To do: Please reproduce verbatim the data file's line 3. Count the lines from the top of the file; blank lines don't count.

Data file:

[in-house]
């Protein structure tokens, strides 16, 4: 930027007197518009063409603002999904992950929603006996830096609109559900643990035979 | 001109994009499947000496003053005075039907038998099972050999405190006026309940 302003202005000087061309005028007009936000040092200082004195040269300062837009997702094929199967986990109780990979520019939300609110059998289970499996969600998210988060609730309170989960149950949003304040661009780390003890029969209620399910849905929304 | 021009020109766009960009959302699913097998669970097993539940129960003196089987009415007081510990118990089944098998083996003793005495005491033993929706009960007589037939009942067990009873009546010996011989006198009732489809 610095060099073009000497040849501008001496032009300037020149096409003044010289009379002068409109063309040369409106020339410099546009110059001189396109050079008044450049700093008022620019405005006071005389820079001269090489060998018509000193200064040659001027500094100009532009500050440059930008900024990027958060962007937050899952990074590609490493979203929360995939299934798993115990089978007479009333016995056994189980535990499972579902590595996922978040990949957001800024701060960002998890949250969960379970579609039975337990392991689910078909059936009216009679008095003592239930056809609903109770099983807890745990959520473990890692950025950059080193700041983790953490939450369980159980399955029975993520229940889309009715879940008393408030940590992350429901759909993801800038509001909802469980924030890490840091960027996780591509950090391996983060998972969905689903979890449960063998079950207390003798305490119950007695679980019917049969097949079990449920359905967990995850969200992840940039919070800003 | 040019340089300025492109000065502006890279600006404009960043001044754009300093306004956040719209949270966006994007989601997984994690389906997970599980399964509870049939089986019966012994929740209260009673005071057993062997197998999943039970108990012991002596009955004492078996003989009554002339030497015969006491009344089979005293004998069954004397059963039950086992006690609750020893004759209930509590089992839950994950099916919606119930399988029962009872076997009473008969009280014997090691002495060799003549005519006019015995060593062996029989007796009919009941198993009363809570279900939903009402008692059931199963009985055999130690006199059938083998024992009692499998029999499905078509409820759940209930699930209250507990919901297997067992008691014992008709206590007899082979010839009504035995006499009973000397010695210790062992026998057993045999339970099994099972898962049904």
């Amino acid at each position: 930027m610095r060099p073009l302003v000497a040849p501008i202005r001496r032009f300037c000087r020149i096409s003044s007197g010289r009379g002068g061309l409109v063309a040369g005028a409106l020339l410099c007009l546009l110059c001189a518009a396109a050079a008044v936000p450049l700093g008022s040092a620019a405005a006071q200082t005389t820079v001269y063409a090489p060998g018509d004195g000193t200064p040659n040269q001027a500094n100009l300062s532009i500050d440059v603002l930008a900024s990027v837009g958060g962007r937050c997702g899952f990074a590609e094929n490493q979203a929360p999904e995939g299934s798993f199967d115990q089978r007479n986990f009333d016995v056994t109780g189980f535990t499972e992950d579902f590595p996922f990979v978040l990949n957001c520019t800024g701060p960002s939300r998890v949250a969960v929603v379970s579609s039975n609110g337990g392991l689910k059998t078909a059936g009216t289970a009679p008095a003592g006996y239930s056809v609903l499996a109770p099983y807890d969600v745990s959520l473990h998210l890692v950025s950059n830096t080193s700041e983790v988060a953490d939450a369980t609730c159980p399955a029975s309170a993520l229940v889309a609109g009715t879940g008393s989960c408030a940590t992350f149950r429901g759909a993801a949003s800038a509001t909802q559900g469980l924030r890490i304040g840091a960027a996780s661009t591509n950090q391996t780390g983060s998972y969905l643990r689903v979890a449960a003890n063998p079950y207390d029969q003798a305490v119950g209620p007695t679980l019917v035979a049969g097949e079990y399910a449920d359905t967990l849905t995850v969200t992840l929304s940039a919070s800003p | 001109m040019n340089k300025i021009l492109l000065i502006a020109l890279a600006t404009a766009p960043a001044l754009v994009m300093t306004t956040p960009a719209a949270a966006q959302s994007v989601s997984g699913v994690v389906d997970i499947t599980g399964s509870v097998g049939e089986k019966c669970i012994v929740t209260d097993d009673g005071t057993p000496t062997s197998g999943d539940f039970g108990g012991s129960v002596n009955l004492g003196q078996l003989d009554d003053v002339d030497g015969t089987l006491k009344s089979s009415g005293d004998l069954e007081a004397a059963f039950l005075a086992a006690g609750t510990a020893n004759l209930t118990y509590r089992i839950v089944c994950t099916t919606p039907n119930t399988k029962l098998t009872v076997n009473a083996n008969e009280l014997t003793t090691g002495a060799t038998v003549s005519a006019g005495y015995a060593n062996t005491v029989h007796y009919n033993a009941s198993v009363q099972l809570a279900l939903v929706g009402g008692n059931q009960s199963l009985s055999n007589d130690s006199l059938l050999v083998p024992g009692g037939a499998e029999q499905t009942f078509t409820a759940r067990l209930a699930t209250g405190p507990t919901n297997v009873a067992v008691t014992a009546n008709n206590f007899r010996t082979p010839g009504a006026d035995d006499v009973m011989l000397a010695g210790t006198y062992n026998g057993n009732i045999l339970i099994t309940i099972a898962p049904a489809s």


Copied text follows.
């Amino acid at each position: 930027m610095r060099p073009l302003v000497a040849p501008i202005r001496r032009f300037c000087r020149i096409s003044s007197g010289r009379g002068g061309l409109v063309a040369g005028a409106l020339l410099c007009l546009l110059c001189a518009a396109a050079a008044v936000p450049l700093g008022s040092a620019a405005a006071q200082t005389t820079v001269y063409a090489p060998g018509d004195g000193t200064p040659n040269q001027a500094n100009l300062s532009i500050d440059v603002l930008a900024s990027v837009g958060g962007r937050c997702g899952f990074a590609e094929n490493q979203a929360p999904e995939g299934s798993f199967d115990q089978r007479n986990f009333d016995v056994t109780g189980f535990t499972e992950d579902f590595p996922f990979v978040l990949n957001c520019t800024g701060p960002s939300r998890v949250a969960v929603v379970s579609s039975n609110g337990g392991l689910k059998t078909a059936g009216t289970a009679p008095a003592g006996y239930s056809v609903l499996a109770p099983y807890d969600v745990s959520l473990h998210l890692v950025s950059n830096t080193s700041e983790v988060a953490d939450a369980t609730c159980p399955a029975s309170a993520l229940v889309a609109g009715t879940g008393s989960c408030a940590t992350f149950r429901g759909a993801a949003s800038a509001t909802q559900g469980l924030r890490i304040g840091a960027a996780s661009t591509n950090q391996t780390g983060s998972y969905l643990r689903v979890a449960a003890n063998p079950y207390d029969q003798a305490v119950g209620p007695t679980l019917v035979a049969g097949e079990y399910a449920d359905t967990l849905t995850v969200t992840l929304s940039a919070s800003p | 001109m040019n340089k300025i021009l492109l000065i502006a020109l890279a600006t404009a766009p960043a001044l754009v994009m300093t306004t956040p960009a719209a949270a966006q959302s994007v989601s997984g699913v994690v389906d997970i499947t599980g399964s509870v097998g049939e089986k019966c669970i012994v929740t209260d097993d009673g005071t057993p000496t062997s197998g999943d539940f039970g108990g012991s129960v002596n009955l004492g003196q078996l003989d009554d003053v002339d030497g015969t089987l006491k009344s089979s009415g005293d004998l069954e007081a004397a059963f039950l005075a086992a006690g609750t510990a020893n004759l209930t118990y509590r089992i839950v089944c994950t099916t919606p039907n119930t399988k029962l098998t009872v076997n009473a083996n008969e009280l014997t003793t090691g002495a060799t038998v003549s005519a006019g005495y015995a060593n062996t005491v029989h007796y009919n033993a009941s198993v009363q099972l809570a279900l939903v929706g009402g008692n059931q009960s199963l009985s055999n007589d130690s006199l059938l050999v083998p024992g009692g037939a499998e029999q499905t009942f078509t409820a759940r067990l209930a699930t209250g405190p507990t919901n297997v009873a067992v008691t014992a009546n008709n206590f007899r010996t082979p010839g009504a006026d035995d006499v009973m011989l000397a010695g210790t006198y062992n026998g057993n009732i045999l339970i099994t309940i099972a898962p049904a489809s």